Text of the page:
Flames lit up the predawn sky in north Fulton County Friday as a large fire destroyed a medical office building in Alpharetta.
No injuries were reported in the blaze, which broke out in the Coventry Professional Building in the 12000 block of Crabapple Road near Arnold Mill Road. The two-story, brick building houses several medical and dental offices, including the Roswell Pediatric Center.
“We really can’t tell what all businesses were in there, because they are simply gone,” said George Gordon, spokesman for the Alpharetta Department of Public Safety.
A witness called 911 about 3:30 a.m., reporting that flames were coming from the building, he said.
“The city of Milton had the nearest fire station, so they responded very quickly and immediately realized they had a significant large structure fire,” Gordon told The Atlanta Journal-Constitution. “At that point, they requested additional alarms be sounded.”
The Alpharetta Fire Department “responded en masse shortly thereafter,” he said. A total of 25 firefighters from Milton and Alpharetta worked in tandem to put out the blaze.
“The key here was the cities of Milton and Alpharetta have erased jurisdictional boundaries,” Gordon said.
Flames that had leaped as high as 50 to 100 feet into the night air had been knocked down by 5 a.m., as firefighters continued to pour water on the building, which sits just behind the landmark red and tan silos in the Crabapple community.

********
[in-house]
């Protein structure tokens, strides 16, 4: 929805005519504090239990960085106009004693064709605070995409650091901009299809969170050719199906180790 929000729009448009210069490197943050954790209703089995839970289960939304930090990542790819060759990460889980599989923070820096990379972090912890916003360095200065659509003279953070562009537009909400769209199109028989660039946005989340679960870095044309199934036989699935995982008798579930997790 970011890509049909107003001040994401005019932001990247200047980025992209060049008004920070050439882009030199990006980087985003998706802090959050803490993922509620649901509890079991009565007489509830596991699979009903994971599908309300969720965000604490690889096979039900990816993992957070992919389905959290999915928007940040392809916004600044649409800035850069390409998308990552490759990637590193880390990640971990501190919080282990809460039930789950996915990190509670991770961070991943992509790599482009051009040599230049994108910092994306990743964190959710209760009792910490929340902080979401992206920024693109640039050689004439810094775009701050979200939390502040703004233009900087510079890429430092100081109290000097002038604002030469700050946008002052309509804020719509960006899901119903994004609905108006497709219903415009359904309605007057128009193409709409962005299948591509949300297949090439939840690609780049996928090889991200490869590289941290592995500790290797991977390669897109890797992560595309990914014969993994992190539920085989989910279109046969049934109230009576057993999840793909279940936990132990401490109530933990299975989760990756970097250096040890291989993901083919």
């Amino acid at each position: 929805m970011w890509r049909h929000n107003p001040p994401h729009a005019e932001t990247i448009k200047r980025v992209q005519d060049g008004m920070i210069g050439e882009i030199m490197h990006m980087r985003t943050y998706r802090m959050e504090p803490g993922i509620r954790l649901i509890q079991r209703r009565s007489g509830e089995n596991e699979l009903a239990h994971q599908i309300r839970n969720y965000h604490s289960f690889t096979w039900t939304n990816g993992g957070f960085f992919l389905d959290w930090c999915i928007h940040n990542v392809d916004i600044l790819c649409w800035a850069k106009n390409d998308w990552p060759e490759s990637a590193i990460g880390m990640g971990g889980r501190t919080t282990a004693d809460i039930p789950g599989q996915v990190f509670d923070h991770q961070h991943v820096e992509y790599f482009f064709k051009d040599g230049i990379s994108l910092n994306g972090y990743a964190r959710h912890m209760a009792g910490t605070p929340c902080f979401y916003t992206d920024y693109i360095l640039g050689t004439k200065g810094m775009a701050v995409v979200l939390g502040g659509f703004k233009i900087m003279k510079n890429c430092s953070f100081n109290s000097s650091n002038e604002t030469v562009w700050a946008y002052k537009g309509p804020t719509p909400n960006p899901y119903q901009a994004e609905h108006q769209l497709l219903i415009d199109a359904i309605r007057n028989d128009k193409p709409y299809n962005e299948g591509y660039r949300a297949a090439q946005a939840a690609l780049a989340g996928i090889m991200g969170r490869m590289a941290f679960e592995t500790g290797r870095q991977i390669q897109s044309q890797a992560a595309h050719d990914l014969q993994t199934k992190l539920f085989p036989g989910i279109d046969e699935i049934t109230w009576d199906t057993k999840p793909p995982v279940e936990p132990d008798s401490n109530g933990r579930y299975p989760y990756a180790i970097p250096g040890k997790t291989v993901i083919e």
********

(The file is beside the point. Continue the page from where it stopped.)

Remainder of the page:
“We have a roof collapse,” he said. “They are shoring up the four walls to make sure they are structurally sound, and are putting out hot spots throughout the building before the fire marshals can get in to begin their investigation.”
Laurie Viebrock is the practice administrator at Roswell Pediatric Center. She had high praise for firefighters who were able to salvage vaccines from the blaze.
“We had a couple of refrigerators full of childhood vaccines that the firemen went in and retrieved for us and put the refrigerators on generators to keep temperatures stable,” Viebrock said, calling the extra effort by firefighters “very important.”
“Pediatrics is keeping kids healthy, and vaccines are a part of it,” she said. “It was really nice to be able to get them and transfer them to other offices.”
The pediatric center, which has two other area offices, keeps its records electronically, according to Viebrock.
“If we didn’t have an electronic health record system, you’d have probably 30,000 patient records in there to try and figure out,” she said. “So yeah, I’m a big believer at this moment in electronic health records.”
She said other staff members were already working Friday morning to contact patients and “let people know what’s happened and get them seen at one of the other offices.”
“It doesn’t look like this building is going to be salvageable at all,” Viebrock said. “People have worked here for 10, 15, 20 years, and it’s a home, so it’s sad. It’s very sad.”